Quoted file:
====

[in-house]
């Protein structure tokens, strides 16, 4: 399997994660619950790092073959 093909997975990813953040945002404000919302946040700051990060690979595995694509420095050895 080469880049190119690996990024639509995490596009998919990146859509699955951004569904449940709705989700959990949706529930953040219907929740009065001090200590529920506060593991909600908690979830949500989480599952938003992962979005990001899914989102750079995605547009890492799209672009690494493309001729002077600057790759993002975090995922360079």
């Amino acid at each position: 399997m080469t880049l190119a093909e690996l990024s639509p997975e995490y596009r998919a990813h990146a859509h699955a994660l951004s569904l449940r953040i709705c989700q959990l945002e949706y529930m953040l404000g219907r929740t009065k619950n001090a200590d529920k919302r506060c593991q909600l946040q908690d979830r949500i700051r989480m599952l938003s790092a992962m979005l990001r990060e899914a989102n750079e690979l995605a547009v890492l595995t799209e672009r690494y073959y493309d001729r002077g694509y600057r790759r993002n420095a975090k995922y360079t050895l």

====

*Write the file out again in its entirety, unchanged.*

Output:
[in-house]
């Protein structure tokens, strides 16, 4: 399997994660619950790092073959 093909997975990813953040945002404000919302946040700051990060690979595995694509420095050895 080469880049190119690996990024639509995490596009998919990146859509699955951004569904449940709705989700959990949706529930953040219907929740009065001090200590529920506060593991909600908690979830949500989480599952938003992962979005990001899914989102750079995605547009890492799209672009690494493309001729002077600057790759993002975090995922360079």
């Amino acid at each position: 399997m080469t880049l190119a093909e690996l990024s639509p997975e995490y596009r998919a990813h990146a859509h699955a994660l951004s569904l449940r953040i709705c989700q959990l945002e949706y529930m953040l404000g219907r929740t009065k619950n001090a200590d529920k919302r506060c593991q909600l946040q908690d979830r949500i700051r989480m599952l938003s790092a992962m979005l990001r990060e899914a989102n750079e690979l995605a547009v890492l595995t799209e672009r690494y073959y493309d001729r002077g694509y600057r790759r993002n420095a975090k995922y360079t050895l």